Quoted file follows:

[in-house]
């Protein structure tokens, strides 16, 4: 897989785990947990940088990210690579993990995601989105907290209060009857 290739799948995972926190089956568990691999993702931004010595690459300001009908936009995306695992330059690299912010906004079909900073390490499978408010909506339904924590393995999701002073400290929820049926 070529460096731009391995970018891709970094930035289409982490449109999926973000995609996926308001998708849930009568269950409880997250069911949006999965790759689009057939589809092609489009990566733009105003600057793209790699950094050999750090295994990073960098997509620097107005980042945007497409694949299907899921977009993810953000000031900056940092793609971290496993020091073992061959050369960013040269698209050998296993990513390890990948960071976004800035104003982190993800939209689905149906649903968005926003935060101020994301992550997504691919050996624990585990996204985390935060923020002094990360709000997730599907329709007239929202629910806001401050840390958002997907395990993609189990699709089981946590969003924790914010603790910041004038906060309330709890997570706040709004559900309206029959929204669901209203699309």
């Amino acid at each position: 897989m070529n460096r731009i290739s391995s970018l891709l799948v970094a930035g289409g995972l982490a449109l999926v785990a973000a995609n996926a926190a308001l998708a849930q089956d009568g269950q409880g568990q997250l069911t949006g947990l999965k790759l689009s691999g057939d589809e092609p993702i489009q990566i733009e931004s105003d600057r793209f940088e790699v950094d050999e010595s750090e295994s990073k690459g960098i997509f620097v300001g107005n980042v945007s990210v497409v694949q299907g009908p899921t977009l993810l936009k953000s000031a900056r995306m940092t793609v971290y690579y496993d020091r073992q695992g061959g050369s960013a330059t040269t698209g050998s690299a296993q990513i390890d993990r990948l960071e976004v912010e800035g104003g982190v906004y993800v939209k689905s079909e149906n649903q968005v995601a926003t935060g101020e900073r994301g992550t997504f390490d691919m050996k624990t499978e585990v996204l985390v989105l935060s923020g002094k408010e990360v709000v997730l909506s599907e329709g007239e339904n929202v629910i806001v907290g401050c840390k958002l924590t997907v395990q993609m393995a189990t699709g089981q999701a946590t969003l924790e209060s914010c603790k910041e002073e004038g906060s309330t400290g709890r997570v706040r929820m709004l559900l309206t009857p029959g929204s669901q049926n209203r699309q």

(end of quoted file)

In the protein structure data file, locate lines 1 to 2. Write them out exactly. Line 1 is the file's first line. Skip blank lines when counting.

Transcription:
[in-house]
């Protein structure tokens, strides 16, 4: 897989785990947990940088990210690579993990995601989105907290209060009857 290739799948995972926190089956568990691999993702931004010595690459300001009908936009995306695992330059690299912010906004079909900073390490499978408010909506339904924590393995999701002073400290929820049926 070529460096731009391995970018891709970094930035289409982490449109999926973000995609996926308001998708849930009568269950409880997250069911949006999965790759689009057939589809092609489009990566733009105003600057793209790699950094050999750090295994990073960098997509620097107005980042945007497409694949299907899921977009993810953000000031900056940092793609971290496993020091073992061959050369960013040269698209050998296993990513390890990948960071976004800035104003982190993800939209689905149906649903968005926003935060101020994301992550997504691919050996624990585990996204985390935060923020002094990360709000997730599907329709007239929202629910806001401050840390958002997907395990993609189990699709089981946590969003924790914010603790910041004038906060309330709890997570706040709004559900309206029959929204669901209203699309």